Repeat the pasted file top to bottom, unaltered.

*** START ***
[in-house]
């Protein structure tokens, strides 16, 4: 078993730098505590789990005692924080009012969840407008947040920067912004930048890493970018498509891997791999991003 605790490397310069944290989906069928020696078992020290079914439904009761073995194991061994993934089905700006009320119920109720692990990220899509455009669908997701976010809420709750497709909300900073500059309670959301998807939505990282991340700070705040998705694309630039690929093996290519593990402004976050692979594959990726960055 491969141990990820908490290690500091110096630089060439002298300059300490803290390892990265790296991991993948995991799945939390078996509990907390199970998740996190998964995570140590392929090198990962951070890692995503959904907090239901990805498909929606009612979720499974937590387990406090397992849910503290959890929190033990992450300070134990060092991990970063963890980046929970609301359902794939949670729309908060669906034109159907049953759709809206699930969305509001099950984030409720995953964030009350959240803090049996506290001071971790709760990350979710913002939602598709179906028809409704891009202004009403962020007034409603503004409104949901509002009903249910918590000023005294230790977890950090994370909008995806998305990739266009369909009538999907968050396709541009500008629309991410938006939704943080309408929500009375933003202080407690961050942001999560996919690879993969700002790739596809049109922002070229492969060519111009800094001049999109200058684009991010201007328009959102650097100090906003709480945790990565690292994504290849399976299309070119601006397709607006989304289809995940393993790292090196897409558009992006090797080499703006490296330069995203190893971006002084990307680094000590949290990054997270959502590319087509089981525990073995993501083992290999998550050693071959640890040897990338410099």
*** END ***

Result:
[in-house]
């Protein structure tokens, strides 16, 4: 078993730098505590789990005692924080009012969840407008947040920067912004930048890493970018498509891997791999991003 605790490397310069944290989906069928020696078992020290079914439904009761073995194991061994993934089905700006009320119920109720692990990220899509455009669908997701976010809420709750497709909300900073500059309670959301998807939505990282991340700070705040998705694309630039690929093996290519593990402004976050692979594959990726960055 491969141990990820908490290690500091110096630089060439002298300059300490803290390892990265790296991991993948995991799945939390078996509990907390199970998740996190998964995570140590392929090198990962951070890692995503959904907090239901990805498909929606009612979720499974937590387990406090397992849910503290959890929190033990992450300070134990060092991990970063963890980046929970609301359902794939949670729309908060669906034109159907049953759709809206699930969305509001099950984030409720995953964030009350959240803090049996506290001071971790709760990350979710913002939602598709179906028809409704891009202004009403962020007034409603503004409104949901509002009903249910918590000023005294230790977890950090994370909008995806998305990739266009369909009538999907968050396709541009500008629309991410938006939704943080309408929500009375933003202080407690961050942001999560996919690879993969700002790739596809049109922002070229492969060519111009800094001049999109200058684009991010201007328009959102650097100090906003709480945790990565690292994504290849399976299309070119601006397709607006989304289809995940393993790292090196897409558009992006090797080499703006490296330069995203190893971006002084990307680094000590949290990054997270959502590319087509089981525990073995993501083992290999998550050693071959640890040897990338410099």